One way to approach the lay of the land in Prague is to take a hop on hop off tour. A 24 hour ticket also offers a one hour boat tour and is well worth the money. After the tour, your can revisit other parts of the town with a day’s tram ticket, costing around 100 CK/AU $6. Walking Prague, however, is the best option if you want to get away from the main tourist areas.
Another activity, which is completely touristy but well worth it, is a sunset trip along the Vltava river. This is included in the price of the Hop on Hop off bus tour. With a glass of wine in hand as the sun sets over this beautiful and famous city, along with Smetana’s musical ode to the river running through your brain, it’s a lovely way to unwind and let go of any ambivalent feelings you might have about this well visited city.
Like a handsome man, Prague is very nice to look at, but the seduction, I feel, lies very much on the surface. This city didn’t steal my heart. I should have attended more recitals or gone to that green glowing Absinthe bar.
The Australian media revels in stereotyping Australian tourism to Bali. It’s an annual event, always bound to get a heated reaction. Fake news and generalisation usually does. The story follows the same old path: find a group of poorly behaved Australian bogans ¹, make sure they are shirtless or dressed in gaping singlets; a few tattoos help magnify the picture. Film them at a bar or nightclub in Kuta or Legian, with sound grabs of their loud, appalling behaviour. Beer swilling scenes and expletives complete the picture. This minority group is an easy target for the media. It’s an historic one too, recalling in recent times, the singlet wearing, fag in mouth, ‘ocker’ of the 1980s, and before that, the yobbo, the larrikin and the ‘wild colonial boy’. Australians have a love -hate relationship with their own working class. Often despised, they become symbols of our national cultural cringe. At other times in history, they’ve been employed to boost patriotism ( Ned Kelly, WW1 diggers, Henry Lawson characters). We either love or despise our famous bogans. A few random modern examples include Dawn Fraser, Paul Hogan, Shane Warne, Lleyton Hewitt and his wife Bec ( Australia’s answer to the Beckams), Kath and Kim, and Pauline Hanson. I have included Pauline Hanson, the Kabuki masked racist, in this list as she might be considered the bogan queen.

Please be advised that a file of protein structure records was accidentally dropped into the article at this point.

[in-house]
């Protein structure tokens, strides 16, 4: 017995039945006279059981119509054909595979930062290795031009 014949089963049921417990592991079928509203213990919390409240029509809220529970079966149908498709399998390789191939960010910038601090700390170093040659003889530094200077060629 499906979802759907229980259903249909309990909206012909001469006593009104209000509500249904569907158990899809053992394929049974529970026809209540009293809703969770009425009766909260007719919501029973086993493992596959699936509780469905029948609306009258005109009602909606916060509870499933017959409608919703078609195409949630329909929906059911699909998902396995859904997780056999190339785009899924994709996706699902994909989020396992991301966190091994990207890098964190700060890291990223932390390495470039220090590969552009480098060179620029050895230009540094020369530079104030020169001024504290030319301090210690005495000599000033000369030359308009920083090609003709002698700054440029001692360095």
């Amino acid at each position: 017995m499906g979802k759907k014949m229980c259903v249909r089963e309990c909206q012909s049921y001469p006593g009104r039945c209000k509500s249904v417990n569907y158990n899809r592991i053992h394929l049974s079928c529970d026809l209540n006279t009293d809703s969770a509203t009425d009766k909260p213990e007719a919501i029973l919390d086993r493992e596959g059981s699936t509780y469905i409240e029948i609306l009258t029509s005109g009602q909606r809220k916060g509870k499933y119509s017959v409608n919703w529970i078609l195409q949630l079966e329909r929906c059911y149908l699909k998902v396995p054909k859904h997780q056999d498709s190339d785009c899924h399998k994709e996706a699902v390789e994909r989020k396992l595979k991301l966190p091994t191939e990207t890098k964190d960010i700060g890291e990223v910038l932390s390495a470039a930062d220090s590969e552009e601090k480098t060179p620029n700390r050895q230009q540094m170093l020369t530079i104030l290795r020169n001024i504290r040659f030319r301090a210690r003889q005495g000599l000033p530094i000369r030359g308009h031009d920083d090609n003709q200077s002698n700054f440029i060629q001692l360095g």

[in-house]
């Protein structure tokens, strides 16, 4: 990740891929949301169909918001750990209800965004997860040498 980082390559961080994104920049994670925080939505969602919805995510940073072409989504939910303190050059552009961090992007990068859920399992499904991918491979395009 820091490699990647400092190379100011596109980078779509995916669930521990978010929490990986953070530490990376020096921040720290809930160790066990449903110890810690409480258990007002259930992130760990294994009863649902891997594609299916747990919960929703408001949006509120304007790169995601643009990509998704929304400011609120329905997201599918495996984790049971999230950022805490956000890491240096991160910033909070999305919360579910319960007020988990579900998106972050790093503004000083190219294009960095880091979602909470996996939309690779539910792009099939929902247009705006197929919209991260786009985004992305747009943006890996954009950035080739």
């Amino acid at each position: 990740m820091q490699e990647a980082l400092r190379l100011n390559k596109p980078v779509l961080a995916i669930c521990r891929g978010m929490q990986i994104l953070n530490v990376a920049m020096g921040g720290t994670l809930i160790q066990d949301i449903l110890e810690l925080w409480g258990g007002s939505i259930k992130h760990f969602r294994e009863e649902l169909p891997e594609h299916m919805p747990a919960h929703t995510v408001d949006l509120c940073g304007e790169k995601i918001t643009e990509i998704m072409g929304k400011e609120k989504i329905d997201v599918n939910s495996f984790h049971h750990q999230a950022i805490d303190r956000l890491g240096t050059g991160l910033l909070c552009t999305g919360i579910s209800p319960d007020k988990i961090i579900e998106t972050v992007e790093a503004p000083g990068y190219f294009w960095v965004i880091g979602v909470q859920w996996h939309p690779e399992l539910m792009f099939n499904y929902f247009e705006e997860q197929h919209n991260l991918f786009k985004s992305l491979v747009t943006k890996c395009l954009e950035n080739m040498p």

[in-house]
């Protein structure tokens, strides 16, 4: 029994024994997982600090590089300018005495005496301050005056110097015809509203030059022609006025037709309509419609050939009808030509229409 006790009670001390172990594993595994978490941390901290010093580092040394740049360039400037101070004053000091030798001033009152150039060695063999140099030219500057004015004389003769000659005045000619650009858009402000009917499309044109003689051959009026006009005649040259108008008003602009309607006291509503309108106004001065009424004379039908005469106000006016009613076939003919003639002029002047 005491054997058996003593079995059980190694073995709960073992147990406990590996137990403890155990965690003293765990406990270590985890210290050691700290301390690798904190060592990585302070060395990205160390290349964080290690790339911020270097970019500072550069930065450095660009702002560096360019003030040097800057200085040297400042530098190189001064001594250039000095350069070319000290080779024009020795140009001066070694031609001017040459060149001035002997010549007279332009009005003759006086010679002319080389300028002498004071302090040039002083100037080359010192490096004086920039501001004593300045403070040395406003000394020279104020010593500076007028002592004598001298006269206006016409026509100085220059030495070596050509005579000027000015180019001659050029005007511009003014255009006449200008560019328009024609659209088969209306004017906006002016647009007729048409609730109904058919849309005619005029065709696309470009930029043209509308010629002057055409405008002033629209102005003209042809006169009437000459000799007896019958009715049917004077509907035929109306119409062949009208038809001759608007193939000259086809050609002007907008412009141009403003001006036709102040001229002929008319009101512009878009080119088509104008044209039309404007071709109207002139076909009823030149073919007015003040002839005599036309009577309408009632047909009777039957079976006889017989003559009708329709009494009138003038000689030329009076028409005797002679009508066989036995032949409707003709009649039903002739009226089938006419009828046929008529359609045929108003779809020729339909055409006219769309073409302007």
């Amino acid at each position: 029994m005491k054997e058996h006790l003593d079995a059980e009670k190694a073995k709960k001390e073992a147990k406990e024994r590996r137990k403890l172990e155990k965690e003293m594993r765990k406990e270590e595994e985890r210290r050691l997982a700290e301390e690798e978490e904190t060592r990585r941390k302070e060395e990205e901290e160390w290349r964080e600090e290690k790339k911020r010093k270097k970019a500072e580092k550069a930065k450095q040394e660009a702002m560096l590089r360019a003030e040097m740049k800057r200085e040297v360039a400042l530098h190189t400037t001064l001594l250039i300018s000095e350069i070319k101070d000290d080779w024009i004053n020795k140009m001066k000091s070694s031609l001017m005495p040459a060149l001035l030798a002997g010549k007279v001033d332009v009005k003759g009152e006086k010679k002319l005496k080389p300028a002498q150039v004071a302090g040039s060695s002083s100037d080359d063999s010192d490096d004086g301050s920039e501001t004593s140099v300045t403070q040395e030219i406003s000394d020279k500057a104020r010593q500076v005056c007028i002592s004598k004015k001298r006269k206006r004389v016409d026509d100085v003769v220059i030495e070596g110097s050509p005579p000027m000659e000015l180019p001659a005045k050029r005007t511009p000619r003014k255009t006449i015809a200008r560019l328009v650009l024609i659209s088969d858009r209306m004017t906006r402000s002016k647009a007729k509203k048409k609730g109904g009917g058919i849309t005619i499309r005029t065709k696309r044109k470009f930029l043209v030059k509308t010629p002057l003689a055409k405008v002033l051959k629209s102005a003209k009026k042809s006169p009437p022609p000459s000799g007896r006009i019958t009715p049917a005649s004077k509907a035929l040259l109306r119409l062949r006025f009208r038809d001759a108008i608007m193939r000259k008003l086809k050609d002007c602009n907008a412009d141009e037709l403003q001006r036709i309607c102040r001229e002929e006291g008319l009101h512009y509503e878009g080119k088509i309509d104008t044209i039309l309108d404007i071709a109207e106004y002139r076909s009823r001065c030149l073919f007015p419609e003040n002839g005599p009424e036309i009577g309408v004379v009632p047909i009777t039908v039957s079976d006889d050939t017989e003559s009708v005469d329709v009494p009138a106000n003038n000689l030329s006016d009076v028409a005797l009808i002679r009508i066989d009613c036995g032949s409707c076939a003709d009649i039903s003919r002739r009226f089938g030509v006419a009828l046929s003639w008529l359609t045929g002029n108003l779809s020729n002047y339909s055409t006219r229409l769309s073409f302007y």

‘It can be argued that the larrikin tradition of disdain for authority, propriety and the often conservative norms of bourgeois Australia, are two sides of a self-reinforcing dynamic; the social conservatism of the mainstream fuels the undercurrent of larrikinism and rebellion, which, in turn, is seen as demonstrating that a firm hand is needed. This is sometimes referred to as the “larriken- wowser nexus”, ‘wowser’ being an Australian colloquial term for a person of puritanical mores.’²
A few more Australian stereotypes might be added to this time-honoured clichéd portrait of the Australian tourist in Bali. Enter the CUB family (cashed up bogans). The media portrays this group as a wealthy but poorly educated sub- class of ‘tradies’³, who have no time for Balinese culture or culture in general. The successful ABC television drama UpperMiddle Bogan milks this stereotype to the hilt. Add to this the media’s obsession with the Corby family and the vacillating portrayal of Schapelle Corby as innocent victim or guilty bogan drug smuggler. The annual media focus on ‘Australian young lad caught with a stash of marijuana gets caught up in the Indonesian prison system’ amplifies this stereotype. The media’s dramatisation of these sad stories suggests a deep distrust of the Indonesian legal system, resulting in untold damage to Australian- Indonesian business and political relationships.
A quick look at the annual tourist arrivals to Bali is of interest here. The figures for 2016 reveal Australian visitors leading the way at 1.137 million visitors per annum. This year, 2017, the figure has been surpassed by the Chinese.
The Balinese will be the first to tell you about their impressions of tourists. They love Australian tourists because they spend money on local products and services and engage with the locals in an open and good-humoured way. They pump money into the local economy. The Chinese, according to the Balinese, don’t spend any money in the markets or on transport and don’t engage with the locals. Their tours are usually packaged; as a result, very little money flows directly to poorer Balinese people. My own observations of Malaysian and Japanese visitors, if I may generalise a little here, suggests they have a preference for large internationally owned hotels which effectively insulates them from Balinese people. European visitors prefer to eat in Western restaurants, and are far more hesitant with the locals. They do, however, spend money on transport, water sports, hired sun baking chairs, and tours.